Yes, ministry is tough sometimes. It's often not fun. Why do I continue? Because I know it's what God wants me to do. I want to hear those precious words someday - "Well done good and faithful servant."

Friday, March 9, 2012

A Time of Hope!


I get discouraged sometimes. Times are often rough - not just for me, but for all people. I won't lie. I have gotten mad at God before. During those tough times the last thing on my mind was to praise the Lord.

One of those tough times in life happened the other day. Not for me, however, but for many folks around me it was a devastating day. Two such folks were a friend from church, Rebecca, and her daughter, Josie. Their home was hit by, not one, but two tornados. Below, are a few pictures of what was left standing.



After the storm, Rebecca had every right to be mad at the Lord. Her loss was so much greater than my stubbed toe or lost car keys. However, instead of anger, Rebecca displayed faith.

Just to give you an example of Rebecca's faith, someone gave a testimony that, while cleaning up the rubble, Rebecca was singing and praying praises to the Lord. Between the praise songs she was thanking the Lord for neighbors who came and took her to a place of safety; that her daughter was safe and sound at a friends house when the storm hit; for church family that came to help her during the clean up.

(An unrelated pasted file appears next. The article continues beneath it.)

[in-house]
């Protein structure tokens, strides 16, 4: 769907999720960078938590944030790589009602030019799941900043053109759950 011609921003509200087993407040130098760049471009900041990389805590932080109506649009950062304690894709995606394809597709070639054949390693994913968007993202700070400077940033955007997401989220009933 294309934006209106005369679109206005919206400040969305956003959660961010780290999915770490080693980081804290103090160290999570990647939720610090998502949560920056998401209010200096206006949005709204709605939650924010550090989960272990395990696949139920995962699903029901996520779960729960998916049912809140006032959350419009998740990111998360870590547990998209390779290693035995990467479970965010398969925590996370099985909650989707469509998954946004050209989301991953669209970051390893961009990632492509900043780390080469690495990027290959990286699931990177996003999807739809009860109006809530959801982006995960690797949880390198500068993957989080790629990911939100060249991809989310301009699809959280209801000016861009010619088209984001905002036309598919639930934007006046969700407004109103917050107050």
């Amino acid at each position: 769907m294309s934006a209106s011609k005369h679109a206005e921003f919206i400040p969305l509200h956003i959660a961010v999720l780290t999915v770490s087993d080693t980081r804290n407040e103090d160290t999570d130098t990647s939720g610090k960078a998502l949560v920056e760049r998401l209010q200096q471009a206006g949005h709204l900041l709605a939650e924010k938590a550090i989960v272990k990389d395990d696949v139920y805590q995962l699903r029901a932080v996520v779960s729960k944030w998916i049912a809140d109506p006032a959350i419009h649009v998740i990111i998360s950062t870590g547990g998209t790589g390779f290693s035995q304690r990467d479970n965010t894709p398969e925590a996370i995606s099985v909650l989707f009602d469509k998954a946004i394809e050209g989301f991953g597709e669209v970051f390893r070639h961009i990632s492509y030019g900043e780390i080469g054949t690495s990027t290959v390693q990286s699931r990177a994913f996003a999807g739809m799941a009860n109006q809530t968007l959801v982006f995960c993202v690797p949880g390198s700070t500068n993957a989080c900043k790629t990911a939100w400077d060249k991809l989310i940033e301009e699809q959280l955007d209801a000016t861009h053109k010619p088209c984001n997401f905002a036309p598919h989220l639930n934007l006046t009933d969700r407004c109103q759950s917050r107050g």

Rebecca realizes that things are just that - "things". They can be replaced. She knows what really counts in life and collecting "things" and trying to "keep up with the Jones'" is not it. It's our relationship with Christ that really counts. She knows that if we seek God's kingdom first then everything else will fall into place.

But seek first his kingdom and his righteousness, and all these things will be given to you as well. Matthew 6:33

Wednesday, March 7, 2012

A Time of Failure


Steve was an awesome counselor. He counseled at the camp that I use to work at the first two years that I was a counselor...almost 30 years ago. That's hard to believe. Back then the camp session lasted from Sunday to Sunday. In order to wash their clothes and take care of business half the counselors got off on Thursday and half the counselors got off on Friday. We were allowed to leave right after lunch and had to be back before supper. The usual schedule was head to the "Wishy Washy", put in a load of clothes, then head over to Pizza Hut. I remember one time we were late getting back. We jumped in the car and raced back to camp. The road back was very curvy but Steve was from the area and knew the roads. Needless to say he went very fast in his small car. Martin, the other passenger, and I almost cowered on the floorboard thinking we would crash at any time. I had bought a pizza for the kids in my cabin. By the time I got it back to the campers it was a mess. They enjoyed it anyway. Those were good times.